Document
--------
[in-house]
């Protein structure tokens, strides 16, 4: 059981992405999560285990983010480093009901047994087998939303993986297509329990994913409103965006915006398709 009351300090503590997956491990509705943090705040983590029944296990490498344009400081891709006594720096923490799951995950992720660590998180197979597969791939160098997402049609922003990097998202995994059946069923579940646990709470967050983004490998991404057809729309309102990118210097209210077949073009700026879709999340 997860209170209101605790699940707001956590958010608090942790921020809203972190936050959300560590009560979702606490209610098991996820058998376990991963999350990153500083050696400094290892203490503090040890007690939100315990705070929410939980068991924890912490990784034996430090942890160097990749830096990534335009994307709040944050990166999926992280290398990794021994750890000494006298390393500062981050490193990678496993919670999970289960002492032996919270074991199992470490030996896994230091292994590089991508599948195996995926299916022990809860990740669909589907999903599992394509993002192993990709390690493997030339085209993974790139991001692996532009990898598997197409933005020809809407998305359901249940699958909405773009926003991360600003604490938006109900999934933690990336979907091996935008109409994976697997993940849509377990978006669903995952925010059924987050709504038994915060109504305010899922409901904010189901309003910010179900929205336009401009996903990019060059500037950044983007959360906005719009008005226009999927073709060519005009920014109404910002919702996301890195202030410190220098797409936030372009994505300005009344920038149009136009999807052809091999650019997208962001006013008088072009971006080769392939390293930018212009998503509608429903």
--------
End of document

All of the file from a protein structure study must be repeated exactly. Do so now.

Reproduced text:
[in-house]
């Protein structure tokens, strides 16, 4: 059981992405999560285990983010480093009901047994087998939303993986297509329990994913409103965006915006398709 009351300090503590997956491990509705943090705040983590029944296990490498344009400081891709006594720096923490799951995950992720660590998180197979597969791939160098997402049609922003990097998202995994059946069923579940646990709470967050983004490998991404057809729309309102990118210097209210077949073009700026879709999340 997860209170209101605790699940707001956590958010608090942790921020809203972190936050959300560590009560979702606490209610098991996820058998376990991963999350990153500083050696400094290892203490503090040890007690939100315990705070929410939980068991924890912490990784034996430090942890160097990749830096990534335009994307709040944050990166999926992280290398990794021994750890000494006298390393500062981050490193990678496993919670999970289960002492032996919270074991199992470490030996896994230091292994590089991508599948195996995926299916022990809860990740669909589907999903599992394509993002192993990709390690493997030339085209993974790139991001692996532009990898598997197409933005020809809407998305359901249940699958909405773009926003991360600003604490938006109900999934933690990336979907091996935008109409994976697997993940849509377990978006669903995952925010059924987050709504038994915060109504305010899922409901904010189901309003910010179900929205336009401009996903990019060059500037950044983007959360906005719009008005226009999927073709060519005009920014109404910002919702996301890195202030410190220098797409936030372009994505300005009344920038149009136009999807052809091999650019997208962001006013008088072009971006080769392939390293930018212009998503509608429903």